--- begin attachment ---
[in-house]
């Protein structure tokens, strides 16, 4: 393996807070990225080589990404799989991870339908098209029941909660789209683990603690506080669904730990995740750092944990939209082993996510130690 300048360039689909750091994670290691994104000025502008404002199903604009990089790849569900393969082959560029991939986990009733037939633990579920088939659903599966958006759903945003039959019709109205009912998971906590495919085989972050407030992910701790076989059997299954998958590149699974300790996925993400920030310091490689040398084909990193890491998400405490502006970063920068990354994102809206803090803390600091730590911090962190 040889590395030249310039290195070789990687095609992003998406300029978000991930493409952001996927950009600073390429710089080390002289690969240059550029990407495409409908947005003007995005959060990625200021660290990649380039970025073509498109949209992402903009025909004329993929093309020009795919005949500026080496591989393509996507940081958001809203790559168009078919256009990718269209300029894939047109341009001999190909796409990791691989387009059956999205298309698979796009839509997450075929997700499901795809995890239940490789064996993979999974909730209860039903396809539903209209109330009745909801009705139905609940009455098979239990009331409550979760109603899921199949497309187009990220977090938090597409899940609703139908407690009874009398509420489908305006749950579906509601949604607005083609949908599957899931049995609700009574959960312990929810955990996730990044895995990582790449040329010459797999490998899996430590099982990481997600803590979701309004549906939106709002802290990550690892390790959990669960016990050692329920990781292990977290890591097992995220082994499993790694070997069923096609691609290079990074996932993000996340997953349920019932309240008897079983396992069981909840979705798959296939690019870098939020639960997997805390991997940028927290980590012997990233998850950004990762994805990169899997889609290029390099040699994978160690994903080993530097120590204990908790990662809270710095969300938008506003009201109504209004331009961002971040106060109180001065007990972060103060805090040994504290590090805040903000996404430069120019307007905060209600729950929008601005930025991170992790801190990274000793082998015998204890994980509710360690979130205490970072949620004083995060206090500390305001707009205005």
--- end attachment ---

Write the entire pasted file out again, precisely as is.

[in-house]
């Protein structure tokens, strides 16, 4: 393996807070990225080589990404799989991870339908098209029941909660789209683990603690506080669904730990995740750092944990939209082993996510130690 300048360039689909750091994670290691994104000025502008404002199903604009990089790849569900393969082959560029991939986990009733037939633990579920088939659903599966958006759903945003039959019709109205009912998971906590495919085989972050407030992910701790076989059997299954998958590149699974300790996925993400920030310091490689040398084909990193890491998400405490502006970063920068990354994102809206803090803390600091730590911090962190 040889590395030249310039290195070789990687095609992003998406300029978000991930493409952001996927950009600073390429710089080390002289690969240059550029990407495409409908947005003007995005959060990625200021660290990649380039970025073509498109949209992402903009025909004329993929093309020009795919005949500026080496591989393509996507940081958001809203790559168009078919256009990718269209300029894939047109341009001999190909796409990791691989387009059956999205298309698979796009839509997450075929997700499901795809995890239940490789064996993979999974909730209860039903396809539903209209109330009745909801009705139905609940009455098979239990009331409550979760109603899921199949497309187009990220977090938090597409899940609703139908407690009874009398509420489908305006749950579906509601949604607005083609949908599957899931049995609700009574959960312990929810955990996730990044895995990582790449040329010459797999490998899996430590099982990481997600803590979701309004549906939106709002802290990550690892390790959990669960016990050692329920990781292990977290890591097992995220082994499993790694070997069923096609691609290079990074996932993000996340997953349920019932309240008897079983396992069981909840979705798959296939690019870098939020639960997997805390991997940028927290980590012997990233998850950004990762994805990169899997889609290029390099040699994978160690994903080993530097120590204990908790990662809270710095969300938008506003009201109504209004331009961002971040106060109180001065007990972060103060805090040994504290590090805040903000996404430069120019307007905060209600729950929008601005930025991170992790801190990274000793082998015998204890994980509710360690979130205490970072949620004083995060206090500390305001707009205005």